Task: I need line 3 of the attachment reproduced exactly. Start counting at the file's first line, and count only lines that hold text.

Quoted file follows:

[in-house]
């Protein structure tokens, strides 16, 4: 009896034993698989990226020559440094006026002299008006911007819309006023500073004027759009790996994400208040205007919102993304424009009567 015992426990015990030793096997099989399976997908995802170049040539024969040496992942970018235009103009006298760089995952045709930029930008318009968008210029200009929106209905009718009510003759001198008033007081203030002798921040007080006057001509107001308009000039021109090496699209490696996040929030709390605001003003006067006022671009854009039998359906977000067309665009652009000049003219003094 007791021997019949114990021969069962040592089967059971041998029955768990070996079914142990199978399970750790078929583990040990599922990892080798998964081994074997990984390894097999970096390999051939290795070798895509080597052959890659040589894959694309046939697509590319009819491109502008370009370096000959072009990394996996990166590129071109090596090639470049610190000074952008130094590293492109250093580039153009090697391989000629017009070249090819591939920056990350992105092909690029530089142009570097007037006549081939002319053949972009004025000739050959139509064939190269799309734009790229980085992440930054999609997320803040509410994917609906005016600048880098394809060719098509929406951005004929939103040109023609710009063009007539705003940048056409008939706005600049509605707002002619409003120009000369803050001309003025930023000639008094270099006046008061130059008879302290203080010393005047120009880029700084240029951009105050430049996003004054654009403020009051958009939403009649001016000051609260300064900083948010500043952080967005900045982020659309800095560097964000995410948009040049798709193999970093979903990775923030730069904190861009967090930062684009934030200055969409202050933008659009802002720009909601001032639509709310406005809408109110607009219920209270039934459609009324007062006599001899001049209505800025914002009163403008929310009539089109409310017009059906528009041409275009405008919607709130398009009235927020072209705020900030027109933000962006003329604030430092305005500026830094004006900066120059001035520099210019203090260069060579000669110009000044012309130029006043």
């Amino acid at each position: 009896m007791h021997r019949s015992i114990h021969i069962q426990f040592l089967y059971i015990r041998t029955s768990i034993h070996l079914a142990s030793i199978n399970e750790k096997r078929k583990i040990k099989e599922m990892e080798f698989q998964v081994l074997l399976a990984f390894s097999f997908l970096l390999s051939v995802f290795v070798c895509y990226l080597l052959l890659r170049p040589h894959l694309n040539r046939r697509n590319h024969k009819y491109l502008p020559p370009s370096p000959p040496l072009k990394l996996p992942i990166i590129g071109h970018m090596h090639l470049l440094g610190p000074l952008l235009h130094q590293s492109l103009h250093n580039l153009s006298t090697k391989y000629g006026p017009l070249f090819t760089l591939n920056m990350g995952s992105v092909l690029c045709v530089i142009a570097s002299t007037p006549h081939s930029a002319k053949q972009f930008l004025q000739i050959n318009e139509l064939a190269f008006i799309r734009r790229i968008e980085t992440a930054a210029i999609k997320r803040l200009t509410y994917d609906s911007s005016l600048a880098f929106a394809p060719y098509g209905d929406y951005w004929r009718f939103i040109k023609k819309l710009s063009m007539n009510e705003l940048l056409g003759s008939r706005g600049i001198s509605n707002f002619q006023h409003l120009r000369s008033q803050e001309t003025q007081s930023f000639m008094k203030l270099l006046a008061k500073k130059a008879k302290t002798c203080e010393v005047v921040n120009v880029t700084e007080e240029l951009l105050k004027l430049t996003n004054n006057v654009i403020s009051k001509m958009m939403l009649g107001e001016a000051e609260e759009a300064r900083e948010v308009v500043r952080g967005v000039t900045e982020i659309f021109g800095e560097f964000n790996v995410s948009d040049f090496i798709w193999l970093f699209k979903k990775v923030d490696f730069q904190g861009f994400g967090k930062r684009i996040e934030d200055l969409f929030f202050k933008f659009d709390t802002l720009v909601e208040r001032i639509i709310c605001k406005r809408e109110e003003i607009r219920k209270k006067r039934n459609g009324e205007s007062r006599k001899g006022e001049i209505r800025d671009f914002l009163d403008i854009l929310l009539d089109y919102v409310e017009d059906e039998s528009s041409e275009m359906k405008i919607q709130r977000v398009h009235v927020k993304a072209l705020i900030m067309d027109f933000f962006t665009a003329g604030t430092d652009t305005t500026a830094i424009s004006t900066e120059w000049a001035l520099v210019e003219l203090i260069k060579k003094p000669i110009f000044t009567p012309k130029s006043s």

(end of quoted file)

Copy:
């Amino acid at each position: 009896m007791h021997r019949s015992i114990h021969i069962q426990f040592l089967y059971i015990r041998t029955s768990i034993h070996l079914a142990s030793i199978n399970e750790k096997r078929k583990i040990k099989e599922m990892e080798f698989q998964v081994l074997l399976a990984f390894s097999f997908l970096l390999s051939v995802f290795v070798c895509y990226l080597l052959l890659r170049p040589h894959l694309n040539r046939r697509n590319h024969k009819y491109l502008p020559p370009s370096p000959p040496l072009k990394l996996p992942i990166i590129g071109h970018m090596h090639l470049l440094g610190p000074l952008l235009h130094q590293s492109l103009h250093n580039l153009s006298t090697k391989y000629g006026p017009l070249f090819t760089l591939n920056m990350g995952s992105v092909l690029c045709v530089i142009a570097s002299t007037p006549h081939s930029a002319k053949q972009f930008l004025q000739i050959n318009e139509l064939a190269f008006i799309r734009r790229i968008e980085t992440a930054a210029i999609k997320r803040l200009t509410y994917d609906s911007s005016l600048a880098f929106a394809p060719y098509g209905d929406y951005w004929r009718f939103i040109k023609k819309l710009s063009m007539n009510e705003l940048l056409g003759s008939r706005g600049i001198s509605n707002f002619q006023h409003l120009r000369s008033q803050e001309t003025q007081s930023f000639m008094k203030l270099l006046a008061k500073k130059a008879k302290t002798c203080e010393v005047v921040n120009v880029t700084e007080e240029l951009l105050k004027l430049t996003n004054n006057v654009i403020s009051k001509m958009m939403l009649g107001e001016a000051e609260e759009a300064r900083e948010v308009v500043r952080g967005v000039t900045e982020i659309f021109g800095e560097f964000n790996v995410s948009d040049f090496i798709w193999l970093f699209k979903k990775v923030d490696f730069q904190g861009f994400g967090k930062r684009i996040e934030d200055l969409f929030f202050k933008f659009d709390t802002l720009v909601e208040r001032i639509i709310c605001k406005r809408e109110e003003i607009r219920k209270k006067r039934n459609g009324e205007s007062r006599k001899g006022e001049i209505r800025d671009f914002l009163d403008i854009l929310l009539d089109y919102v409310e017009d059906e039998s528009s041409e275009m359906k405008i919607q709130r977000v398009h009235v927020k993304a072209l705020i900030m067309d027109f933000f962006t665009a003329g604030t430092d652009t305005t500026a830094i424009s004006t900066e120059w000049a001035l520099v210019e003219l203090i260069k060579k003094p000669i110009f000044t009567p012309k130029s006043s």